6. As far as the second case is concerned, the person challenging the instrument is no party to it by reason of his own act. He has been made a party thereto by another person who is entitled to act on his behalf in particular circumstances, but whose acts, in other circumstances, will not be binding upon him. If the particular circumstances in which that person could act did not exist, he could not act for or make the person challenging the instrument a party thereto. In the present case, the appellant's father, acting as his guardian could transfer the joint ancestral property only for legal necessity or for payment of antecedent debts so as to bind him and his interest in the property; and, if he were to transfer the property to secure money for any other purpose, the appellant would not be bound by his act and his interest in the property would also not be bound by his act and his interest in the property would also not be affected. In the latter case, the position will be as if the appellant were no party to the deed of transfer; and the provisions of Sub-section (2) of Section 7(iv-A), would become applicable to such a case.
7. In an unreported decision of this Court, in Birbal Singh v. Bang Bahadur Singh (Civil Misc. case No. 817 of 1940, decided on 10th August 1942), Bajpai and Dar JJ., had observed:
'Ordinarily a person is said to be a party to an instrument when he had signed and executed it or possibly if he is a disqualified person when his guardian had signed and executed it for him. But if an instrument is not signed by a person but someone else has executed an instrument which in certain contingencies may bind not only the actual transferor but certain other persons whom the transferor represents, in such a case it cannot be said that the person who may be thus bound was actually 'party to the instrument'. Very often in transfers made by a manager or coparcener of a joint Hindu family property the authority of the manager to represent the family or the person who challenges the transfer is itself in question. In such cases it would be difficult to hold that the manager or the coparcener represents also those persons who did not execute the instrument and who repudiated the authority of the manager or coparcener to represent them.' And they held:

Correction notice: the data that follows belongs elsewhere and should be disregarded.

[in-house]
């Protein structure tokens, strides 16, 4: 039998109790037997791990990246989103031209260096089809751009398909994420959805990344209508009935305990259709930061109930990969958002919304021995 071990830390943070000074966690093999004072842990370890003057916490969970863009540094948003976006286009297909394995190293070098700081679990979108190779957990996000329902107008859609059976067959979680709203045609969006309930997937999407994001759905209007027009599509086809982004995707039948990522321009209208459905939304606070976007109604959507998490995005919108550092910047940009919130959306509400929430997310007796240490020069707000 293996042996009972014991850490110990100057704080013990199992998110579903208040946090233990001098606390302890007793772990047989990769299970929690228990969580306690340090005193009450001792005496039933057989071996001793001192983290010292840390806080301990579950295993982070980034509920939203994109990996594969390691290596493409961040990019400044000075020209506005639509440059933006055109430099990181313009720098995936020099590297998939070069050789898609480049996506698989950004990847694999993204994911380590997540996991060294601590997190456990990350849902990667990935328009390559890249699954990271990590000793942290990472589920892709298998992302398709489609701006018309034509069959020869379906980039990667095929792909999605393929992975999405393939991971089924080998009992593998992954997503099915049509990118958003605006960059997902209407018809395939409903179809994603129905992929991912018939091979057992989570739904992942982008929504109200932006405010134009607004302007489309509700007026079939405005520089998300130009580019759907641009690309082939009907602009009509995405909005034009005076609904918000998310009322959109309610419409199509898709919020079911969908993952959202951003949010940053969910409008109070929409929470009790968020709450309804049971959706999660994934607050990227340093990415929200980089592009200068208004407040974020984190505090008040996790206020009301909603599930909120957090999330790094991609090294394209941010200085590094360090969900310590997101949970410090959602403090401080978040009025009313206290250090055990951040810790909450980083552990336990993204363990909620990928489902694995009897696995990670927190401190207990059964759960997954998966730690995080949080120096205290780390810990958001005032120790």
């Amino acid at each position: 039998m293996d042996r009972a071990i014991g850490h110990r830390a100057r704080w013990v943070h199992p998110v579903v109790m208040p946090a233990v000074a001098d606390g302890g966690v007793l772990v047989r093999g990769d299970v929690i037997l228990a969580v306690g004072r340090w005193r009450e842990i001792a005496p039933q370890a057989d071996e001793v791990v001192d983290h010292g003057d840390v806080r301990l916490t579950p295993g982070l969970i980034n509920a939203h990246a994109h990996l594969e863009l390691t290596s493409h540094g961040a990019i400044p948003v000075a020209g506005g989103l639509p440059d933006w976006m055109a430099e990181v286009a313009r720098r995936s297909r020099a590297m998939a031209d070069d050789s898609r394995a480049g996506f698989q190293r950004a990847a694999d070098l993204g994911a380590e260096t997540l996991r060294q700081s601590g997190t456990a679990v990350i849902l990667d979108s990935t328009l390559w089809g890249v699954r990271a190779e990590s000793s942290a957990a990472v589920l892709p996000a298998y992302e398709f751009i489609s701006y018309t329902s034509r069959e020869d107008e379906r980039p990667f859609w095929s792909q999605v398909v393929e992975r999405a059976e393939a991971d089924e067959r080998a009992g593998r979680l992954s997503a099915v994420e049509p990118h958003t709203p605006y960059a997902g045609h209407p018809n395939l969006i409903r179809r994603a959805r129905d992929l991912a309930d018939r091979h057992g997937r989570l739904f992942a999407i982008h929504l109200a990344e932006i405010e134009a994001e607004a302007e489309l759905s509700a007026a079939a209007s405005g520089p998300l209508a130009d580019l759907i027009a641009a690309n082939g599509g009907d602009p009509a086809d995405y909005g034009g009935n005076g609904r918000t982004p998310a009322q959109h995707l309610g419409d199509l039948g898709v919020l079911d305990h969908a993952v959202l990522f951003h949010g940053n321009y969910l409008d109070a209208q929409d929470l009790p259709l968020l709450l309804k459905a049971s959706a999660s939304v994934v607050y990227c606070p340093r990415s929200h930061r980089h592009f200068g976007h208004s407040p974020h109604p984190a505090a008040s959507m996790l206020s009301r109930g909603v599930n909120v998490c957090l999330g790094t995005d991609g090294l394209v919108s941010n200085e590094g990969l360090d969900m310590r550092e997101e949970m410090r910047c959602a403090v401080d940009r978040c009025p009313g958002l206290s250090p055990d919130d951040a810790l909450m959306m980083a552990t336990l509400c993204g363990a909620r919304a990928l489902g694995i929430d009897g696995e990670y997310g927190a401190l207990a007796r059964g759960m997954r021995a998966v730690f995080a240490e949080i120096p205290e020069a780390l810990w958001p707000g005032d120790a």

'Sub section (1) of section 7(iv-A) must be confined to those cases where a person challenges his own transfer on grounds on which law allows a person to challenge his own transfer and it does not extend to those cases where a person is challenging an instrument which he has not executed and to which he is not directly a party, though in certain events the instrument may bind him and for certain purposes he may be regarded not directly but notionally as a party to an instrument.'
8. Although the learned Judges in that case were not considering the case of an instrument executed by a guardian and envisaged the possibility of a disqualified person 'being a party' to an instrument, if it was signed by his guardian, we consider that the reasoning of the learned Judges forming the basis of their decision in respect of an instrument executed by the karta applies equally to the case of an instrument executed by a guardian.
9. In our opinion therefore, the word 'party' in Sub-section (1) of Section 7(iv-A), Court-fee Act, refers to the person who is directly a party to the instrument. In this view of the matter, we hold that the plaintiff, appellant was not a party to the sale-deed in question and as such his suit was covered by Sub-section (2) of Section 7(iv-A) of the Act and the court-fee should have been paid accordingly.
10. The appeal is, therefore, allowed and the order in question is set aside. The court-fee payable on the plaint will be calculated by the trial Court in the manner indicated above and shall be paid within the time allowed by the Court. We make no order as to costs of this appeal.